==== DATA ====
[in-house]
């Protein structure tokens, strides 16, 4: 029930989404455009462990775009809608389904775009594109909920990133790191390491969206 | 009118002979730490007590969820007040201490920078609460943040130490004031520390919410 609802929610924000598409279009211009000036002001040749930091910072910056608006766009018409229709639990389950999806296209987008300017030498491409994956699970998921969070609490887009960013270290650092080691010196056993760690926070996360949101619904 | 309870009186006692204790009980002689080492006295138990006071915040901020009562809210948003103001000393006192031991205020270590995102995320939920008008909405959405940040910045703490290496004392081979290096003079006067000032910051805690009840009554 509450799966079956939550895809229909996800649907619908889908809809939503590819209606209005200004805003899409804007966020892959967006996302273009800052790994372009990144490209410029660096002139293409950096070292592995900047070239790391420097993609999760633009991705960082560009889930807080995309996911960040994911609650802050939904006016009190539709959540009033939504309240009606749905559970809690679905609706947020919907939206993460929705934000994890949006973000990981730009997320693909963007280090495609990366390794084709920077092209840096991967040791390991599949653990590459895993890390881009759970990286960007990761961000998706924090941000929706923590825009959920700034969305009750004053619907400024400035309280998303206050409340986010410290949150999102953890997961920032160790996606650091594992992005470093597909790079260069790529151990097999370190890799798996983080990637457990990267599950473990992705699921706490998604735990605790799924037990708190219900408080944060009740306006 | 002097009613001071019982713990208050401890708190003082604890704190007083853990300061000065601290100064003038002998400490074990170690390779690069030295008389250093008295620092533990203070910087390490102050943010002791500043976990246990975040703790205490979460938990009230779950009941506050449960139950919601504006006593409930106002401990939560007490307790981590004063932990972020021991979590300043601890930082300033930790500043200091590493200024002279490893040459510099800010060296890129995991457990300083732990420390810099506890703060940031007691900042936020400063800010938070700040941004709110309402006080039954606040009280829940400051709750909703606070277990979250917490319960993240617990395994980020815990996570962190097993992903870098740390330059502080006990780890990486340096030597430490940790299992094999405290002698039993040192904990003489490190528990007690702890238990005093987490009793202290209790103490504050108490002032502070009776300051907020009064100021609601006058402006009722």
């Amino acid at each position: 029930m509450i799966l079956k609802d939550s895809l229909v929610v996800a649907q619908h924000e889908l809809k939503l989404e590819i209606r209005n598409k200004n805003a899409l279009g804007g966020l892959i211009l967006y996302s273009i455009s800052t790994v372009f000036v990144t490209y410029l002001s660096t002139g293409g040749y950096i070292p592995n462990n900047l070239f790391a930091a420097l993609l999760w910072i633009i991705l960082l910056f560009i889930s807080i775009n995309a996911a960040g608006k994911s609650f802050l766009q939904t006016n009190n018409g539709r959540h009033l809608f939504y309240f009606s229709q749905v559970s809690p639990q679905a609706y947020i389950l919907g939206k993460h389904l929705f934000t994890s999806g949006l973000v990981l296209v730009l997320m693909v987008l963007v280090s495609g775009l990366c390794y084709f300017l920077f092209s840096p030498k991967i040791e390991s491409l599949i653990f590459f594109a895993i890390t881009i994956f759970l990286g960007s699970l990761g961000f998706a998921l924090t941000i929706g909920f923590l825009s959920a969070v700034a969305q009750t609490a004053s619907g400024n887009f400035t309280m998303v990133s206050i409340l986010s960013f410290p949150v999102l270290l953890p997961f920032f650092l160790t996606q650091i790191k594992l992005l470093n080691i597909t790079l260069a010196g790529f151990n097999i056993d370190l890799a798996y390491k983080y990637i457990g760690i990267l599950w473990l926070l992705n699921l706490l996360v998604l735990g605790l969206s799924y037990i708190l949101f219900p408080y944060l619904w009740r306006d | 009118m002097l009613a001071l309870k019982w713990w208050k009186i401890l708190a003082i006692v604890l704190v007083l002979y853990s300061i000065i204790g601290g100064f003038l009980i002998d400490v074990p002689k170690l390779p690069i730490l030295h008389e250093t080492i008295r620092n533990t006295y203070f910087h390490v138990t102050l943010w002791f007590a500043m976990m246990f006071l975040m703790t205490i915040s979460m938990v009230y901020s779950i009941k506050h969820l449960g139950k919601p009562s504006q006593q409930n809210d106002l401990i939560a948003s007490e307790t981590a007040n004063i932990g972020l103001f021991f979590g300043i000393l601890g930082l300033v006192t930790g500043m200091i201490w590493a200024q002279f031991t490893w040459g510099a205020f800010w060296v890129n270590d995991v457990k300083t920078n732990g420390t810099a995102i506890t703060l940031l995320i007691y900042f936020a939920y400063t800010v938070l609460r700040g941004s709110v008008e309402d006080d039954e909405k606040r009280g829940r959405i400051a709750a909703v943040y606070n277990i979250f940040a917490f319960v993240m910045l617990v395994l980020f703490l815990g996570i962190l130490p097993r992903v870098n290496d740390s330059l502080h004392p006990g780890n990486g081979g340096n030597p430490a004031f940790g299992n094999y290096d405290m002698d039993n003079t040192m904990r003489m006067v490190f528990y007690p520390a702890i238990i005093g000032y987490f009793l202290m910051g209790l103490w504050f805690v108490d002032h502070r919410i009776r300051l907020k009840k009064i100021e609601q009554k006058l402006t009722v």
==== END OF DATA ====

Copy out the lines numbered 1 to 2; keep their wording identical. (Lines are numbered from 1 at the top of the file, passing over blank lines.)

[in-house]
């Protein structure tokens, strides 16, 4: 029930989404455009462990775009809608389904775009594109909920990133790191390491969206 | 009118002979730490007590969820007040201490920078609460943040130490004031520390919410 609802929610924000598409279009211009000036002001040749930091910072910056608006766009018409229709639990389950999806296209987008300017030498491409994956699970998921969070609490887009960013270290650092080691010196056993760690926070996360949101619904 | 309870009186006692204790009980002689080492006295138990006071915040901020009562809210948003103001000393006192031991205020270590995102995320939920008008909405959405940040910045703490290496004392081979290096003079006067000032910051805690009840009554 509450799966079956939550895809229909996800649907619908889908809809939503590819209606209005200004805003899409804007966020892959967006996302273009800052790994372009990144490209410029660096002139293409950096070292592995900047070239790391420097993609999760633009991705960082560009889930807080995309996911960040994911609650802050939904006016009190539709959540009033939504309240009606749905559970809690679905609706947020919907939206993460929705934000994890949006973000990981730009997320693909963007280090495609990366390794084709920077092209840096991967040791390991599949653990590459895993890390881009759970990286960007990761961000998706924090941000929706923590825009959920700034969305009750004053619907400024400035309280998303206050409340986010410290949150999102953890997961920032160790996606650091594992992005470093597909790079260069790529151990097999370190890799798996983080990637457990990267599950473990992705699921706490998604735990605790799924037990708190219900408080944060009740306006 | 002097009613001071019982713990208050401890708190003082604890704190007083853990300061000065601290100064003038002998400490074990170690390779690069030295008389250093008295620092533990203070910087390490102050943010002791500043976990246990975040703790205490979460938990009230779950009941506050449960139950919601504006006593409930106002401990939560007490307790981590004063932990972020021991979590300043601890930082300033930790500043200091590493200024002279490893040459510099800010060296890129995991457990300083732990420390810099506890703060940031007691900042936020400063800010938070700040941004709110309402006080039954606040009280829940400051709750909703606070277990979250917490319960993240617990395994980020815990996570962190097993992903870098740390330059502080006990780890990486340096030597430490940790299992094999405290002698039993040192904990003489490190528990007690702890238990005093987490009793202290209790103490504050108490002032502070009776300051907020009064100021609601006058402006009722």